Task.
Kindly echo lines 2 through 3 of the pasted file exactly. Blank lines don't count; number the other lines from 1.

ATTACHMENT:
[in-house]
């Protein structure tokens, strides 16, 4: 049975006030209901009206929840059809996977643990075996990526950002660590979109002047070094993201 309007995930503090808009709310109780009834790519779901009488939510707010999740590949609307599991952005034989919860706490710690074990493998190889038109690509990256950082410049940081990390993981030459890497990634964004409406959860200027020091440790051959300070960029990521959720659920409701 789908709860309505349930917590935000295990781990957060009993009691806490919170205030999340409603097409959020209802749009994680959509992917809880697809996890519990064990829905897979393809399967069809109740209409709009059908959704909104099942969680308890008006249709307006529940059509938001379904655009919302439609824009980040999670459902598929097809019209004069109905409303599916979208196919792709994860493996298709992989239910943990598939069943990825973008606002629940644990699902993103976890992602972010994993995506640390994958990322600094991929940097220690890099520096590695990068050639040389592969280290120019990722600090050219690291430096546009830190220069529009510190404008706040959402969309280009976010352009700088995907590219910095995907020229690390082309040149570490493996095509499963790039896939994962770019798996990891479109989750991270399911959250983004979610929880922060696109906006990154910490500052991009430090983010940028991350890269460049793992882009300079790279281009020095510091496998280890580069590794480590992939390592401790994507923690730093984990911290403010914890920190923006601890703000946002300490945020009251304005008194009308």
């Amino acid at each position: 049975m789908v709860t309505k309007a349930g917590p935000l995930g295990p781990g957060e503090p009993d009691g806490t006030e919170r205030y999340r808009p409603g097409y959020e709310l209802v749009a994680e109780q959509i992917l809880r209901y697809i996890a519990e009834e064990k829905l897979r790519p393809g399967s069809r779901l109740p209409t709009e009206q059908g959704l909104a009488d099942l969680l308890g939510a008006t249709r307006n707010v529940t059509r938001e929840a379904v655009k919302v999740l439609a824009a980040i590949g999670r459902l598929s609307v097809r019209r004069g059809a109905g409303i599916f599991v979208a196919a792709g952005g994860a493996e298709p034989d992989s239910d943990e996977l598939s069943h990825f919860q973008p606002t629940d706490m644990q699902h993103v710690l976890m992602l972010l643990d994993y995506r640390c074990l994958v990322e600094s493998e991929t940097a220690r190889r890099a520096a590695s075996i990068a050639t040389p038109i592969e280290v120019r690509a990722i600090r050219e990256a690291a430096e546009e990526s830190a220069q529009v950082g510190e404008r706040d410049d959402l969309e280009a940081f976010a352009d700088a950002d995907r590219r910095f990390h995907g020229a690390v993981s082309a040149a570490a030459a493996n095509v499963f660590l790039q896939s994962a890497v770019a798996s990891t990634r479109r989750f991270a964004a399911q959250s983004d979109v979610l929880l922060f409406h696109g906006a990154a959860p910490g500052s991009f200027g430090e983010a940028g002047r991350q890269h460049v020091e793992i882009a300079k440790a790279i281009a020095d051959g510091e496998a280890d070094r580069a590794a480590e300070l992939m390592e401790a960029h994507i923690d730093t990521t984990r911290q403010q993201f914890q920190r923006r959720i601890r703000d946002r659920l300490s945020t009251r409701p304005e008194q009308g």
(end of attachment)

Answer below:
């Protein structure tokens, strides 16, 4: 049975006030209901009206929840059809996977643990075996990526950002660590979109002047070094993201 309007995930503090808009709310109780009834790519779901009488939510707010999740590949609307599991952005034989919860706490710690074990493998190889038109690509990256950082410049940081990390993981030459890497990634964004409406959860200027020091440790051959300070960029990521959720659920409701 789908709860309505349930917590935000295990781990957060009993009691806490919170205030999340409603097409959020209802749009994680959509992917809880697809996890519990064990829905897979393809399967069809109740209409709009059908959704909104099942969680308890008006249709307006529940059509938001379904655009919302439609824009980040999670459902598929097809019209004069109905409303599916979208196919792709994860493996298709992989239910943990598939069943990825973008606002629940644990699902993103976890992602972010994993995506640390994958990322600094991929940097220690890099520096590695990068050639040389592969280290120019990722600090050219690291430096546009830190220069529009510190404008706040959402969309280009976010352009700088995907590219910095995907020229690390082309040149570490493996095509499963790039896939994962770019798996990891479109989750991270399911959250983004979610929880922060696109906006990154910490500052991009430090983010940028991350890269460049793992882009300079790279281009020095510091496998280890580069590794480590992939390592401790994507923690730093984990911290403010914890920190923006601890703000946002300490945020009251304005008194009308």
């Amino acid at each position: 049975m789908v709860t309505k309007a349930g917590p935000l995930g295990p781990g957060e503090p009993d009691g806490t006030e919170r205030y999340r808009p409603g097409y959020e709310l209802v749009a994680e109780q959509i992917l809880r209901y697809i996890a519990e009834e064990k829905l897979r790519p393809g399967s069809r779901l109740p209409t709009e009206q059908g959704l909104a009488d099942l969680l308890g939510a008006t249709r307006n707010v529940t059509r938001e929840a379904v655009k919302v999740l439609a824009a980040i590949g999670r459902l598929s609307v097809r019209r004069g059809a109905g409303i599916f599991v979208a196919a792709g952005g994860a493996e298709p034989d992989s239910d943990e996977l598939s069943h990825f919860q973008p606002t629940d706490m644990q699902h993103v710690l976890m992602l972010l643990d994993y995506r640390c074990l994958v990322e600094s493998e991929t940097a220690r190889r890099a520096a590695s075996i990068a050639t040389p038109i592969e280290v120019r690509a990722i600090r050219e990256a690291a430096e546009e990526s830190a220069q529009v950082g510190e404008r706040d410049d959402l969309e280009a940081f976010a352009d700088a950002d995907r590219r910095f990390h995907g020229a690390v993981s082309a040149a570490a030459a493996n095509v499963f660590l790039q896939s994962a890497v770019a798996s990891t990634r479109r989750f991270a964004a399911q959250s983004d979109v979610l929880l922060f409406h696109g906006a990154a959860p910490g500052s991009f200027g430090e983010a940028g002047r991350q890269h460049v020091e793992i882009a300079k440790a790279i281009a020095d051959g510091e496998a280890d070094r580069a590794a480590e300070l992939m390592e401790a960029h994507i923690d730093t990521t984990r911290q403010q993201f914890q920190r923006r959720i601890r703000d946002r659920l300490s945020t009251r409701p304005e008194q009308g």